In 1974, Raisman became one of the youngest heads of the Division of Neurobiology at the MRC National Institute for Medical Research in London, where he created a Spinal Repair Unit. In 2014, his techniques were used to help a paralyzed Bulgarian man regain the ability to walk.
“It is immensely gratifying to see that years of research have now led to the development of a safe technique for transplanting cells into the spinal cord,” Raisman had said at the time, according to The Jewish Chronicle. “I believe we have now opened the door to a treatment of spinal cord injury that will get patients out of wheelchairs.”
Peter Mansfield (1933-2017)
COURTESY OF THE UNIVERSITY OF NOTTINGHAMNobel laureate Peter Mansfield, whose research paved the way for the development of magnetic resonance imaging (MRI) technology—passed away this Febuary at age 83.
Mansfield was a 15-year-old-high school drop-out, but then began to take evening classes to get into university. He eventually attended Queen Mary University London where he became fascinated by nuclear magnetic resonance (NMR).
As a lecturer at Nottingham University, Mansfield began to work on improving NMR imaging, and built a first MRI prototype in which he volunteered to be the first person to be scanned. “He was the guinea pig,” Richard Bowtell, a former student of Mansfield and a current professor at Nottingham, told The New York Times. “There was the worry it would knock him dead.” Mansfield was knighted in 1993 for his scientific contributions, and was awarded the 2003 Nobel Prize in Physiology or Medicine with the American chemist Paul Lauterbur for their work on MRI technology.
Hans Rosling (1948-2017)
FLICKR, NEIL FANTOMHans Rosling, a doctor, statistician, and data visualizer at the Karolinska Institute, passed away in February, a year after a pancreatic cancer diagnosis. He was 68. He was a sought-after speaker on global health and statistics, and had given several TED talks. He appeared on the BBC’s Joy of Stats, where he showed how wealth and life expectancy has changed across the world over the last 200 years.
During his work on tracking the Ebola epidemic in 2015, Rosling visited Liberia himself to gather data on patients’ contacts in order to look for additional infections. “We have to make a meticulously perfect system work in a country where such a system cannot exist,” Rosling told Science at the time. “This is the biggest intellectual challenge I have participated in in my life.”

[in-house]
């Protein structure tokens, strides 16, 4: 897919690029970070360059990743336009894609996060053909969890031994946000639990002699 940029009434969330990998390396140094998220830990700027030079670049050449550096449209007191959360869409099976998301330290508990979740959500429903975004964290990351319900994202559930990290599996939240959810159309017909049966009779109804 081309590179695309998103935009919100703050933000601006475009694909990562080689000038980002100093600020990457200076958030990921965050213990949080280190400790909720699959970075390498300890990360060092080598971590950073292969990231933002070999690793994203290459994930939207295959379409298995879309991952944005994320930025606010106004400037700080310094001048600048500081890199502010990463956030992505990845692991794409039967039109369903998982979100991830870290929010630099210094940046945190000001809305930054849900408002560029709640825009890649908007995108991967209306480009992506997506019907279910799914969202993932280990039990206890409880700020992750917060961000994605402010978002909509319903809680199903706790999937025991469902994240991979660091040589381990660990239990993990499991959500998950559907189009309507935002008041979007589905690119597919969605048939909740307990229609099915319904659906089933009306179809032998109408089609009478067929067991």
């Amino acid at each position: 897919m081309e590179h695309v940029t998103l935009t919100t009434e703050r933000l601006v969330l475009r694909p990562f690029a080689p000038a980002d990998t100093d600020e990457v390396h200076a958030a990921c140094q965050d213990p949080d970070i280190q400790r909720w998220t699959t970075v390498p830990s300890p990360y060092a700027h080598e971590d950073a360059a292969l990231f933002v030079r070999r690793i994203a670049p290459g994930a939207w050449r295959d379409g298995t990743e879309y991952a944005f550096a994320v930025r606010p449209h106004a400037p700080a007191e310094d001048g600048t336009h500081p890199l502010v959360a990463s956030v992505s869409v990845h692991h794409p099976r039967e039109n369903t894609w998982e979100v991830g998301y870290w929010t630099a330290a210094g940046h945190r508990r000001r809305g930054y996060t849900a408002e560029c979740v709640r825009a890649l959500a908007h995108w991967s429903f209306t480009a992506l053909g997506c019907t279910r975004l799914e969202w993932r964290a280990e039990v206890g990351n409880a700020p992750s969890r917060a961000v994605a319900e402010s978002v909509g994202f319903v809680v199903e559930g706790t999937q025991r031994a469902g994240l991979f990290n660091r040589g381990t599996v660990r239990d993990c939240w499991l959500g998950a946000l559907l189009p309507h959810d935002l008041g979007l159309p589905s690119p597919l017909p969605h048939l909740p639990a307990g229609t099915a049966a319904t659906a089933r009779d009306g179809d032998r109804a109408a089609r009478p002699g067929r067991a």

Peter Nowell (1928-2016)
ALICE HUNGERFORDPeter Nowell, a tumor biologist who co-discovered the Philadelphia chromosome, died of Alzheimer’s disease complications last December. He is well known for his work on leukemic cells with David Hungerford of the Fox Chase Cancer Center while at the University of Pennsylvania in the 1960s. There, Nowell identified an unusually small variant of chromosome 22 in chronic myelogenous leukemia patients. Called the Philadelphia chromosome, it was the first clear evidence that genetic mutations could cause cancer. The discovery paved the way for the development of imatinib, a cancer drug that is widely used currently for treating chronic myelogenous leukemia and other forms of cancer. Nowell’s son told the Philadelphia Inquirer: “He lived long enough to see it developed into treatment to allow individuals to lead longer lives.”
Ben Barres (1954-2017)
STANFORD PRESS OFFICEStanford University neuroscientist Ben Barres, who elevated the profile of non-neuronal brain cells called glia, died at age 63 this year. Among his accomplishments, Barres developed a cell-purification technique called panning to isolate glia and established the cells' importance in the formation of neuronal synapses.
As a transgender and gay man, Barres advocated for minorities and the LGBT community.
In his last year of life, Barres continued to make important contributions to the field of glia research, notably, finding that rogue astrocytes could cause the death of other brain cells.
Update (December 28): Ben Barres was added to this list after his death on December 27.